Grandparents: Celebrate National 529 Day with a 529 plan

National 529 Day
Key takeaways
529 plans may help grandparents build an educational legacy for their grandchildren
Consider opening a 529 plan to welcome your grandchild into the world or commemorate a special occasion.
529 plans also offer other possible advantages for grandparents
You may be able take advantage of potential tax and estate planning benefits when you contribute to a 529 plan.

This upcoming Saturday doesn’t just kick off the start of the long Memorial Day weekend; it also marks one of our favorite occasions of the year: National 529 Day! This holiday is designed to raise awareness of 529 plans, making it the perfect time to explore their unique features and advantages.

What is a 529 plan?

A 529 college savings plan is a powerful tool for contributing to a child’s education. Anyone can open a 529 plan for a student, and anyone can contribute to it over the years. 529 earnings are free from federal income tax and, in most cases, state income tax, as long as they are applied toward qualified education expenses.1 In short, 529 plans are a convenient, tax-advantaged way to save for the future.

Why should grandparents consider opening a 529 plan for their grandchild?

There are several reasons why 529 plans may help grandparents looking to build an educational legacy for their grandchildren while taking advantage of potential tax and estate planning benefits.

  • A perfect gift. There are few gifts more special than that of a higher education. Consider opening a 529 plan to welcome your grandchild into the world or commemorate their first day of kindergarten. You can even turn it into a meaningful tradition by making additional contributions to celebrate milestone events, like birthdays and new school years.
  • Convenience and control. Anyone can open a 529 plan for a child — not just the parent. As the account owner, you’ll retain control of the funds until they’re ready to be distributed to cover your grandchild’s education. And if your grandchild earns a full scholarship or decides not to pursue higher education, the beneficiary can be changed to another family member (or even yourself).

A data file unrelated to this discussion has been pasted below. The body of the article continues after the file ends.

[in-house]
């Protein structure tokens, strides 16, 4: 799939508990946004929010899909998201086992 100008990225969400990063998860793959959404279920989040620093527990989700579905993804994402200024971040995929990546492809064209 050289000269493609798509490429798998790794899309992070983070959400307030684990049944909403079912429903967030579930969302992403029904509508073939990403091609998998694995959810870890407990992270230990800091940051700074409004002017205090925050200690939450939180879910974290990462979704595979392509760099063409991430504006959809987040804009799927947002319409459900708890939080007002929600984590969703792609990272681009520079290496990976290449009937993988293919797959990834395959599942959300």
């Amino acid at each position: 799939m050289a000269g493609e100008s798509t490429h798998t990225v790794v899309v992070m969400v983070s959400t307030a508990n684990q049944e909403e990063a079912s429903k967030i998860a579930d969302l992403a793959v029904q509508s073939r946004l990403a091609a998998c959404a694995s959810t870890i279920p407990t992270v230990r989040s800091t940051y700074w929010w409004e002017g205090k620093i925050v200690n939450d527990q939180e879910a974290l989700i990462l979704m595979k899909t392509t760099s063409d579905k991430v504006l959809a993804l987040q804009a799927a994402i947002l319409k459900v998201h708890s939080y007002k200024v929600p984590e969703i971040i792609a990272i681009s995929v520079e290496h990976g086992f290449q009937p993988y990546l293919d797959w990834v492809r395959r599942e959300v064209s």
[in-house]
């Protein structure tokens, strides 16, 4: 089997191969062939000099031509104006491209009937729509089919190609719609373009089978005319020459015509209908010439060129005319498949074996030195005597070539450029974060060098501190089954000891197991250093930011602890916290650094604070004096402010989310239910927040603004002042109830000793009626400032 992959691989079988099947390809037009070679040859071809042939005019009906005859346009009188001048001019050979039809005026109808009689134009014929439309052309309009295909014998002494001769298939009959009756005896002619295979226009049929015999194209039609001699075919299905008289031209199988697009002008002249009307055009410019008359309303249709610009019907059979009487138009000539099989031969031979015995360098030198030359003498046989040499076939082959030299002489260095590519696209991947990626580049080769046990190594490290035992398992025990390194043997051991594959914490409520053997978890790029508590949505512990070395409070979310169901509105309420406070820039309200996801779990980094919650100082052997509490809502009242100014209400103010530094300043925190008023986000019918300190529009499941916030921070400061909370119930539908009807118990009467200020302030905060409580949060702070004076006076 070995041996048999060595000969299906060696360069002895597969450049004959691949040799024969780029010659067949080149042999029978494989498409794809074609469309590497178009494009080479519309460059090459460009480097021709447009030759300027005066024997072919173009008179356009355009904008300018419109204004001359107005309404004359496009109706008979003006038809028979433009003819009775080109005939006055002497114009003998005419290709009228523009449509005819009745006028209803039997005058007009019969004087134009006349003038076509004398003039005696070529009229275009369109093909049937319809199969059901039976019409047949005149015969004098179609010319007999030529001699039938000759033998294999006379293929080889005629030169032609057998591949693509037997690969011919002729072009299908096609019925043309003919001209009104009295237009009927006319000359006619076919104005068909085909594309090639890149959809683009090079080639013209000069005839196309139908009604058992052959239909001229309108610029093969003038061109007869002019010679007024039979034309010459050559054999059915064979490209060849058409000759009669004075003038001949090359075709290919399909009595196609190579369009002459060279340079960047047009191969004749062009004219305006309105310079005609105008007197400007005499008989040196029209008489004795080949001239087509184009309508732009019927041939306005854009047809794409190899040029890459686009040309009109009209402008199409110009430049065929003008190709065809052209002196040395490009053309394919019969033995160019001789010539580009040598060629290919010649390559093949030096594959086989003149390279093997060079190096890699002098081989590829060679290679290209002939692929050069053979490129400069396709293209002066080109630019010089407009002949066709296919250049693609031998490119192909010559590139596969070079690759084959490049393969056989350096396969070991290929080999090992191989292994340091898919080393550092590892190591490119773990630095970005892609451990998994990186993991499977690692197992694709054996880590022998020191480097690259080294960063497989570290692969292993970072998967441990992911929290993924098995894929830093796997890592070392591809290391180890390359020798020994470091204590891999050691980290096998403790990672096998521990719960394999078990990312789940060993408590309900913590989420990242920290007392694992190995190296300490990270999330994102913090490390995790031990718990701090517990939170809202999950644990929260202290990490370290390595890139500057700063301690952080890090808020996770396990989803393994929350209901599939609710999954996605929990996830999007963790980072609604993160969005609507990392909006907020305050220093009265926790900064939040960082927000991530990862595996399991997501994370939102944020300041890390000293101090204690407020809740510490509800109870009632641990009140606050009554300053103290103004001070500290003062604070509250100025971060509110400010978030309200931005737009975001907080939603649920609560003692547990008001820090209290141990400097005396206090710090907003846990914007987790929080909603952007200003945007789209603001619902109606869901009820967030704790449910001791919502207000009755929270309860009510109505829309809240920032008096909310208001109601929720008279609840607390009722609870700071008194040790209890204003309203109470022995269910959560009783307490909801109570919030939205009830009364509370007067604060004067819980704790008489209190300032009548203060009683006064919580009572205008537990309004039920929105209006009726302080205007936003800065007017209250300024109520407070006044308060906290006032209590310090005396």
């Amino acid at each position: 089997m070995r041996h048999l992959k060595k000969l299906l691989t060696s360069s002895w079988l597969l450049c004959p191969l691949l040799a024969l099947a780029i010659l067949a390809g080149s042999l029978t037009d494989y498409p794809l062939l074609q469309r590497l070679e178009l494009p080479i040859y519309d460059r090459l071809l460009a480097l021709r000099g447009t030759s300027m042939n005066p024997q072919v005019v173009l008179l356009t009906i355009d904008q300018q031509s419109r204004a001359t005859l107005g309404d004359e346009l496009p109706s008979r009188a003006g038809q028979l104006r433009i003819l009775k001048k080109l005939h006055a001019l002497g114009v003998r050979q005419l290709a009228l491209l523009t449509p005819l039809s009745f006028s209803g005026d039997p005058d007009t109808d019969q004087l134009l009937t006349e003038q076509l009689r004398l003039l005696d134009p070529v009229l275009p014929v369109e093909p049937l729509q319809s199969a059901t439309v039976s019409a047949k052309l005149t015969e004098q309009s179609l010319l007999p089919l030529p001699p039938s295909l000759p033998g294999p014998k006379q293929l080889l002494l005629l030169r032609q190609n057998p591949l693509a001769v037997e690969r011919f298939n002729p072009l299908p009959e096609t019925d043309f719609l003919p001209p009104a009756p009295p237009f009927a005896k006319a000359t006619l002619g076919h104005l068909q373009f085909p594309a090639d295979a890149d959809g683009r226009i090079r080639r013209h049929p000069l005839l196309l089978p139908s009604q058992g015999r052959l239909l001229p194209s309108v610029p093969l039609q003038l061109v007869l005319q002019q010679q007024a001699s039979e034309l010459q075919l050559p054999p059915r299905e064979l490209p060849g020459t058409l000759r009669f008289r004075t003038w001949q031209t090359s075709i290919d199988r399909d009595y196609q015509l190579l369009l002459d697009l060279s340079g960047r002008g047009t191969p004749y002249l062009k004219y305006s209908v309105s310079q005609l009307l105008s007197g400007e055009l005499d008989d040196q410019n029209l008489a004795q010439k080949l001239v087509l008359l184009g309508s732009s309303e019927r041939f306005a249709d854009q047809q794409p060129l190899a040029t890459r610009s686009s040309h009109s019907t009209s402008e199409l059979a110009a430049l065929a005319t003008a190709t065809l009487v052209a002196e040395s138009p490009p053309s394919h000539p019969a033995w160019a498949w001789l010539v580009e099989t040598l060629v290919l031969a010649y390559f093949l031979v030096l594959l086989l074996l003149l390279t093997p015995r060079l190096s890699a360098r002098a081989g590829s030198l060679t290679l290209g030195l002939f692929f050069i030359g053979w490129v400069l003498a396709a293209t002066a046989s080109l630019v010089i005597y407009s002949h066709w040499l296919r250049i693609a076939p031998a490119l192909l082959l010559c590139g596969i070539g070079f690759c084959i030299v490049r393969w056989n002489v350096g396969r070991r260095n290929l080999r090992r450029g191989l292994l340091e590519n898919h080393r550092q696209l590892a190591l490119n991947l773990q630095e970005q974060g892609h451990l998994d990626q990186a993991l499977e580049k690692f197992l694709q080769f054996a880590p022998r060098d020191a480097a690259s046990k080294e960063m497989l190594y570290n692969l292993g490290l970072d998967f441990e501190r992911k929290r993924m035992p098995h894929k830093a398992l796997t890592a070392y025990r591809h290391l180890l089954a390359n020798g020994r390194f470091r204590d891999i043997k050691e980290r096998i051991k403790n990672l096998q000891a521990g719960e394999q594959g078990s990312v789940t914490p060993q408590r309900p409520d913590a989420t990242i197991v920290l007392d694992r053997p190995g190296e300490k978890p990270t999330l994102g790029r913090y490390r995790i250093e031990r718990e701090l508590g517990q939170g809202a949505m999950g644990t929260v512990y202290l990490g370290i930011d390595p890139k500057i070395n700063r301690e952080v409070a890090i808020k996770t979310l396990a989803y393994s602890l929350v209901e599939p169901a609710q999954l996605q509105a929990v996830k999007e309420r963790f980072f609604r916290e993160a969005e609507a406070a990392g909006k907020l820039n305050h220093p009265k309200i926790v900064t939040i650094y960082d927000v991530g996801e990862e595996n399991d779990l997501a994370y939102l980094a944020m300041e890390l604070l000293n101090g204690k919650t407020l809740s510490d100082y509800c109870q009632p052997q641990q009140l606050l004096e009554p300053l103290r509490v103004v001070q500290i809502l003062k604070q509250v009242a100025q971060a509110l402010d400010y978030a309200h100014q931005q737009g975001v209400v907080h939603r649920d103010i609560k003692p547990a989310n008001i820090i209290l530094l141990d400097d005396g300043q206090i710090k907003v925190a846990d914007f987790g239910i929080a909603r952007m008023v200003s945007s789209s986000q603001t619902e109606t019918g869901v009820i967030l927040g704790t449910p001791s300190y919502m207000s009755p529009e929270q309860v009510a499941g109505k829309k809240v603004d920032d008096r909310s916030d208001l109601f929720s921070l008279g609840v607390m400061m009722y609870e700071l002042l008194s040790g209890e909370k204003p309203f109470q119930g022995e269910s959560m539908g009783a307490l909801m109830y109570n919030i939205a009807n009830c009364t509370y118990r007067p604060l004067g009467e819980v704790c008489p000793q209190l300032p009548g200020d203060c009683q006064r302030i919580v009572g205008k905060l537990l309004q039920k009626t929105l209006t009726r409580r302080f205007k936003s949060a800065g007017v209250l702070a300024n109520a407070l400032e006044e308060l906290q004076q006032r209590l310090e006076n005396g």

• Tax advantages and estate planning benefits. You may be eligible for state tax benefits, depending on where you live and which plan you use. Over 30 states allow residents to claim a state income tax deduction or credit for contributions to a 529 plan. 529 plans can help with your estate planning, as well. Grandparents can contribute up to $15,000 annually per year with no gift tax ($30,000 if you are married and file your taxes jointly). You could also take an accelerated gifting approach and spread a lump-sum contribution of up to $75,000 ($150,000 if married, filing jointly) over a five-year period while still qualifying for the annual gift tax exclusion.2
  • No interference with financial aid. 2021 changes to the Free Application for Federal Student Aid (FAFSA®) have made grandparent-owned 529 plans easier to use without any drawbacks to the student. Before these changes went into effect, students ran the risk of distributions from a grandparent-owned 529 being added to their student income in the following year’s FAFSA, which could have a  negative impact ( also known as the “financial aid trap”). The Consolidated Appropriations Act of 2021 enacted several changes, including removing a question about cash gifts from grandparents. As a result, grandparent-owned 529 plans will not have any impact on need-based financial aid eligibility once these changes go into effect on Oct. 1, 2022 for the 2023-2024 school year. 

Ready to learn more about opening a 529 plan for your grandchild? Visit to get started.


  • 1

    Earnings on non-qualified withdrawals may be subject to federal income tax and a 10% federal tax penalty, as well as state and local income taxes. Tax and other benefits are contingent on meeting other requirements, and certain withdrawals are subject to federal, state and local taxes.

  • 2

    If the contributor dies during the five-year period, a prorated amount will revert back to the contributor’s taxable estate.

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